What distinguishes the United States from other countries “is not the nature of the bailouts. It’s the underlying structure,” said Carol Graham, a senior fellow at the Brookings Institution who studies safety nets. “People are more vulnerable from the get-go, even in normal times. You throw a shock like this at the system? It’s about as bad as it could get.”
American workers face extra anxiety over medical costs. The United States, unlike most of the developed world, does not guarantee health care.
While countries like Denmark have famously robust safety nets, even the Conservative government in Britain has, after years of austerity, adopted a similar approach. “For the first time in our history, the government is going to step in and pay people’s wages,” the British chancellor of the Exchequer, Rishi Sunak, said last week. The plan, which is still being developed, will pay up to about $2,900 a month to workers who have lost hours but are not laid off.
The center-right government in Germany will spend more than $40 billion to help small businesses cover basic needs to stay afloat during the crisis. That is in addition to a program aimed at larger companies, called “kurzarbeit,” or “short-time working,” that covers lost wages for employees who are sent home, to avoid laying them off. Economists expect about two million workers to receive aid under the program, more than during the financial crisis a decade ago.
“We have a security net, and people don’t fall below the security net,” said Dierk Hirschel, the chief economist of ver.di, one of Germany’s largest trade unions. “But people are going to lose income, and in a traumatic way.”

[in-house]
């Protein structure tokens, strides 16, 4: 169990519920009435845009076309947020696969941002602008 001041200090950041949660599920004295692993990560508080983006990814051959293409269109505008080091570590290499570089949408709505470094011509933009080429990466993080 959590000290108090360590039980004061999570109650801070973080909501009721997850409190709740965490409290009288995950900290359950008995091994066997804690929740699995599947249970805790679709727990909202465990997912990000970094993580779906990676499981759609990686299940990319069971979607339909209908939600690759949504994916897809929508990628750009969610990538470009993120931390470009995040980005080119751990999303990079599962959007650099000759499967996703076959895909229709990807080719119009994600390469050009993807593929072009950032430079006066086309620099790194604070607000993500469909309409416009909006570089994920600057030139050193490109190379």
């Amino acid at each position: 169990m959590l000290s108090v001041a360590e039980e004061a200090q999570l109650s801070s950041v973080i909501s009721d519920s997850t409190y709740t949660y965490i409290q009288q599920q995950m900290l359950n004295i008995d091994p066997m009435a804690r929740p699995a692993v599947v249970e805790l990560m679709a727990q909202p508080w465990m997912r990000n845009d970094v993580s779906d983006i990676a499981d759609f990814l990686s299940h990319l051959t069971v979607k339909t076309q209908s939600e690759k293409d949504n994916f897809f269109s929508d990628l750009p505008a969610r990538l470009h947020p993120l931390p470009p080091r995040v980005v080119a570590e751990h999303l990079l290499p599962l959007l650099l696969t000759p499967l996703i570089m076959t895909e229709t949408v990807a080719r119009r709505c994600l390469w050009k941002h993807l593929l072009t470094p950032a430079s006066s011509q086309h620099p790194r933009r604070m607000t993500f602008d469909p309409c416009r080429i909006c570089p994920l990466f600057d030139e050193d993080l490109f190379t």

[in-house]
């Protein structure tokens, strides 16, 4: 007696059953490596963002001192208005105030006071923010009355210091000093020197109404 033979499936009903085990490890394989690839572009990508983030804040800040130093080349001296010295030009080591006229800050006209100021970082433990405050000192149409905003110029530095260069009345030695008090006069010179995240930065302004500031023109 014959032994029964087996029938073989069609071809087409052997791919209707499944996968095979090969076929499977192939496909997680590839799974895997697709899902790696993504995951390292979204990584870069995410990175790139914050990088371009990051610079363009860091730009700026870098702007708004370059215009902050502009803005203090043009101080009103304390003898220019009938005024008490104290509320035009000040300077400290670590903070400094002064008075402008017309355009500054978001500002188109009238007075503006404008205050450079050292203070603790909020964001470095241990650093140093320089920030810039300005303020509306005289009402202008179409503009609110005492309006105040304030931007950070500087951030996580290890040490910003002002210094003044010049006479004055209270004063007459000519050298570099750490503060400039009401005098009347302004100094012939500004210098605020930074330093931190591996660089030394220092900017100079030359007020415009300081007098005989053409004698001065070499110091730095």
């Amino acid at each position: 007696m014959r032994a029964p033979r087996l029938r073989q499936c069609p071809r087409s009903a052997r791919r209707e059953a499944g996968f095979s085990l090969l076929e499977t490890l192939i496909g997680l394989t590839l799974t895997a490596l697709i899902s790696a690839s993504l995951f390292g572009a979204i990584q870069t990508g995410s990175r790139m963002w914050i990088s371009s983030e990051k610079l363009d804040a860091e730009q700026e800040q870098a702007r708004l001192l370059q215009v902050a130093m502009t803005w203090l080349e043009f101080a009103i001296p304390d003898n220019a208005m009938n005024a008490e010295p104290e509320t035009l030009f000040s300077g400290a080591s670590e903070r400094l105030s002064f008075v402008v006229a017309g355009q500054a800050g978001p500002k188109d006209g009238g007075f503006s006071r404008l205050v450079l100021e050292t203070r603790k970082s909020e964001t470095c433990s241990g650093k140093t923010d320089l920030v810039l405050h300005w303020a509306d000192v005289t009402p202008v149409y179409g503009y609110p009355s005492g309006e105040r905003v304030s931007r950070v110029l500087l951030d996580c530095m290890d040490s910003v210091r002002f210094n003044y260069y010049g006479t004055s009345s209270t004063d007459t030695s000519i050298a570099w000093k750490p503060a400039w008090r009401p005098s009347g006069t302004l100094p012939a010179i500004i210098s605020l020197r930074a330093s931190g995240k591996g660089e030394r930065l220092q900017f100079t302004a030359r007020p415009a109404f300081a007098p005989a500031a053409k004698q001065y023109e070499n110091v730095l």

The German development bank, KfW, has promised an all-but-unlimited supply of business loans. “There will be no upper limits for the amount of credit that the KfW can give out,” Peter Altmaier, the minister of the economy, said.
Even with the rush to save jobs, uncertainty remains. Britain’s plan may come too late for workers who have already been laid off. If they cannot find jobs soon, they will most likely fall into the nation’s welfare system, which can pay as little as $300 a month. “I do not know where to go from here,” said Delphine Thomas, 20, who was laid off from a movie theater in Liverpool.
South Korea’s employee-retention program covers 70 percent of wages or more, and the government recently loosened the rules to make more businesses eligible. But part-time workers, contractors and the self-employed receive fewer protections. Some may be eligible for one-time cash payments. Labor advocates want those workers to have the same benefits as full-time employees.
Business owners, too, face uneven support depending on the country. Elias Calcoen and his partner opened a cafe in Brussels eight months ago. It has been closed for more than a week, but the city’s government is offering small businesses immediate $4,300 payments, plus $1,300 a month in federal aid for displaced self-employed workers.
“We have no kids, we are in good health and the Belgian government is not leaving us by ourselves,” Mr. Calcoen said. “There are many people who are in a much worse position.”
This content was originally published here.